You can also either use water or juice to make the sugar syrup.
Make sure that the sugar and liquid are completely dissolved, then add the sliced or chopped figs gently to avoid damaging them.
Label the ziplock bag with the date and contents, then lay it on a flat surface in the freezer.
They will stay fresh for about 6 to 8 months if you use them properly.
How to Thaw Frozen Figs?
If you want to make a quick dessert, there is nothing easier than defrosting the figs and putting them in a blender or food processor.
You can add cream cheese or mascarpone, honey, and even nuts for extra flavor.
To defrost the frozen fruit, you should remove the amount you want from the freezer and place them in a colander.
Run some cool water over them or put them in your refrigerator overnight; then drain any excess moisture before using them.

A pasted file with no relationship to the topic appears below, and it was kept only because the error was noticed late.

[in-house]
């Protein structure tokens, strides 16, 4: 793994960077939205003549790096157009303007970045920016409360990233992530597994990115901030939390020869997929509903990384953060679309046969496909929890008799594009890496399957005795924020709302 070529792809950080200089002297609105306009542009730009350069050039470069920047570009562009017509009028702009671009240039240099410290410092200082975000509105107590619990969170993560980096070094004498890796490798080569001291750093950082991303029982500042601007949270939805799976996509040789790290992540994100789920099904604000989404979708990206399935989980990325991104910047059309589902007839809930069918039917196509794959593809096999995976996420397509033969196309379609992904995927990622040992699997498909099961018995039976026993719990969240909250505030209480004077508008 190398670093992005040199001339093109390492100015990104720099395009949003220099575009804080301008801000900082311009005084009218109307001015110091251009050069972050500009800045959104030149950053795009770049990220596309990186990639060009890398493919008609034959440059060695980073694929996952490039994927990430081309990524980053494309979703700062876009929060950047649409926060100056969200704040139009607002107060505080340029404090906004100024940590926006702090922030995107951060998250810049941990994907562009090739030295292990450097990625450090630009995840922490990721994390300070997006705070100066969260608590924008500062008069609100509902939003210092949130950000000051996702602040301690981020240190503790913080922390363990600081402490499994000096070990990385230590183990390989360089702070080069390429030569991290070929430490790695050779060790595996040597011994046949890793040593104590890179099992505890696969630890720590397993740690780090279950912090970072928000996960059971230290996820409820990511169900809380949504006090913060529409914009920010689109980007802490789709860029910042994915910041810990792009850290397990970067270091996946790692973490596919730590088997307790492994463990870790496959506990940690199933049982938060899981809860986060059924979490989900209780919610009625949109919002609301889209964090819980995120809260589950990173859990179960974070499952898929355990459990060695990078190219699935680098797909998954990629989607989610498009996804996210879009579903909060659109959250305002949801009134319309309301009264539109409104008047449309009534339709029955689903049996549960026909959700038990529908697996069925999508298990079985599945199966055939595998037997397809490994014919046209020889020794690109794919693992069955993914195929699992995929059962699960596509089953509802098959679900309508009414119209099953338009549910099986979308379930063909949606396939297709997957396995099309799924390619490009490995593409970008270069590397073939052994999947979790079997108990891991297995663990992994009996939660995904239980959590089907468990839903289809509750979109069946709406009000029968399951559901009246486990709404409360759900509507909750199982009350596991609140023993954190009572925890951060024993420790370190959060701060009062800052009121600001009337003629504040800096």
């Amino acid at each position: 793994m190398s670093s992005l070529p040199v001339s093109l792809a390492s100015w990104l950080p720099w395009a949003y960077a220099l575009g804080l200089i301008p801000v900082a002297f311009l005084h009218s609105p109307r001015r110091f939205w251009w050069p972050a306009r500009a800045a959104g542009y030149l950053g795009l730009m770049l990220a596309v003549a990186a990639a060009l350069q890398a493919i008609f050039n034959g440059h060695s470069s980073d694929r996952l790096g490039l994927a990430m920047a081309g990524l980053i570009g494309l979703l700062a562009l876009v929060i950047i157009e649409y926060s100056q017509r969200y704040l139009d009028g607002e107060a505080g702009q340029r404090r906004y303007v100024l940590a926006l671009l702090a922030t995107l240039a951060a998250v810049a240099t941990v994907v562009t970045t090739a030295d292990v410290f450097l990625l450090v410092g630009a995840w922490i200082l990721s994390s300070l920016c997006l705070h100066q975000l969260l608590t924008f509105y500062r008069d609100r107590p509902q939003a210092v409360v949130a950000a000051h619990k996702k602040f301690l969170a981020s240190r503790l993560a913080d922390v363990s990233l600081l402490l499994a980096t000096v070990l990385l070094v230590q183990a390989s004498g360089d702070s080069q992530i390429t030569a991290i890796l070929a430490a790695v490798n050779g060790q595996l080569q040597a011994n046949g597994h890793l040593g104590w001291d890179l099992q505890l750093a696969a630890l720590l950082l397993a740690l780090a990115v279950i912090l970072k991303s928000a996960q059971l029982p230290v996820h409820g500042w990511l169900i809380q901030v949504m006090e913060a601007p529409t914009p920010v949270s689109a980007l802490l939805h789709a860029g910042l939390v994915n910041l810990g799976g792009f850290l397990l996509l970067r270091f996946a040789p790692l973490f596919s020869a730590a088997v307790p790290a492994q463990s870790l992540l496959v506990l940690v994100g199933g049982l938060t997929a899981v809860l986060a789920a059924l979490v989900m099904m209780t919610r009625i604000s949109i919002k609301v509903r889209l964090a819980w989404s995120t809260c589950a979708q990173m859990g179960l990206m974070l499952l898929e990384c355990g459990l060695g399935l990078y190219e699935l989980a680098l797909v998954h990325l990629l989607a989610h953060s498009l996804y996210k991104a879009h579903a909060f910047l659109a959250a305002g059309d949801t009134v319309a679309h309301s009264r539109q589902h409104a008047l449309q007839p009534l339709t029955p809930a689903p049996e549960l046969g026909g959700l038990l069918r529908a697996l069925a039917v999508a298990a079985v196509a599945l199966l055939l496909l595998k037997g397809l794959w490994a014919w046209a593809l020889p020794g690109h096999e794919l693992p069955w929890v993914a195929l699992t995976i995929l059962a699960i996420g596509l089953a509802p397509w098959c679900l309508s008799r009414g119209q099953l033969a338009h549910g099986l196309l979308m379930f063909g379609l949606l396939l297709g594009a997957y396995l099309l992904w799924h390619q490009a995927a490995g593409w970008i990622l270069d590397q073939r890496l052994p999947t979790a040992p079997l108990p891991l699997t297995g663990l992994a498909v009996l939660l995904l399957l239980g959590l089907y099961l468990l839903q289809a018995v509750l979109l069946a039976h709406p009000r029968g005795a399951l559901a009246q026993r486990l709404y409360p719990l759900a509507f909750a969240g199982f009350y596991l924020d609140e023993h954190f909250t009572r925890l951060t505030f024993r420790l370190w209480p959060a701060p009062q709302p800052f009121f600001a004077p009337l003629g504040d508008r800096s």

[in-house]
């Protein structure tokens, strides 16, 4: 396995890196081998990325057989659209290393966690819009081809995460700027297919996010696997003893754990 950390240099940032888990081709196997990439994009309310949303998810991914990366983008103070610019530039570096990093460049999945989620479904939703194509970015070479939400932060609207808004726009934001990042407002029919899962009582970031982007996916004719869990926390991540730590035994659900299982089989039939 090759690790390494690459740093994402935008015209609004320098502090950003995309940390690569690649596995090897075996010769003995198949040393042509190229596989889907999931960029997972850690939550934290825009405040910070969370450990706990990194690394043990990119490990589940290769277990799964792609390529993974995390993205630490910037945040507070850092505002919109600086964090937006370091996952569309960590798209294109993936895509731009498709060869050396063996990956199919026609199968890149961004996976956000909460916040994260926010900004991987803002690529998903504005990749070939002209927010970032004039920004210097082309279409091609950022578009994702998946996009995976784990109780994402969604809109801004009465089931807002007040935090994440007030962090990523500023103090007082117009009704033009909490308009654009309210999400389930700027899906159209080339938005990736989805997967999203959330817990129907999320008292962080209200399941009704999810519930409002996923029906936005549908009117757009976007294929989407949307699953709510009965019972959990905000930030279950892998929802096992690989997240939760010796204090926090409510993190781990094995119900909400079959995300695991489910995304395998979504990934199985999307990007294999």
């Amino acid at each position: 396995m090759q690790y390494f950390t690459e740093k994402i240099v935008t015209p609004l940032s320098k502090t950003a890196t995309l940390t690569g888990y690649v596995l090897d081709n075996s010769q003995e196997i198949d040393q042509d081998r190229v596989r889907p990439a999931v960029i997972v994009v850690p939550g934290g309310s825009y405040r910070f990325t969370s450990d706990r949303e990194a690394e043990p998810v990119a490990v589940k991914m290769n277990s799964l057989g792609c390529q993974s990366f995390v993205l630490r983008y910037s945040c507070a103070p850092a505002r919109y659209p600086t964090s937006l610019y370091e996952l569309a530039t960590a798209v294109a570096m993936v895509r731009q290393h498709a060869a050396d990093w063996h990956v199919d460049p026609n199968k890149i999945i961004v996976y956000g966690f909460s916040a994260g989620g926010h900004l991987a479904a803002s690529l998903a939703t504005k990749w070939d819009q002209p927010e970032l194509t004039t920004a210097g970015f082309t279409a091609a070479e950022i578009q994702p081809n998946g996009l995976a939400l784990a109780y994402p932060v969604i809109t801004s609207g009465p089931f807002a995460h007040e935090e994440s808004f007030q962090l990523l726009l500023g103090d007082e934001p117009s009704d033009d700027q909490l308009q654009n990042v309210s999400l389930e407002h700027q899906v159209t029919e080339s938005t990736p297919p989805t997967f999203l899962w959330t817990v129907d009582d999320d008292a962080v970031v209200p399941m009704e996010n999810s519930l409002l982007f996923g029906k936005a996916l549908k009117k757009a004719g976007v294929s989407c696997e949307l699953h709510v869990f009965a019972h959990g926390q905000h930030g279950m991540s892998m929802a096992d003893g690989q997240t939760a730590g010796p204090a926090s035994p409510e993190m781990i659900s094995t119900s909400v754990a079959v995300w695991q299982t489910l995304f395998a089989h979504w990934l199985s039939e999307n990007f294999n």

If the figs have been frozen whole, they can be halved and defrosted in a bowl of warm water.
The figs will absorb the surrounding moisture, so you should check on them every 30 minutes to an hour and change the water if it gets too cold.
You can also place the frozen fruit in a bowl of warm tap water for about 15 to 20 minutes; then either drain or pat them dry with paper towels before using them.
How to Use Thawed Figs?
Once the fruit is thawed, it can be used for many tasty and healthy recipes.
You should make sure the figs are thoroughly defrosted before cooking them.
Otherwise, they will take longer to cook and may not taste as great as you want them to.
Once they are thawed, you can serve them with cheese or cream cheese for a tasty snack.
You can also make delicious desserts by adding honey and spices to the fruit.
They can also be used in place of raisins or prunes to add a sweet and juicy flavor.
You can use figs in salads, muffins, and bread recipes. You can also combine them with fruits that are ready to eat when they are thawed.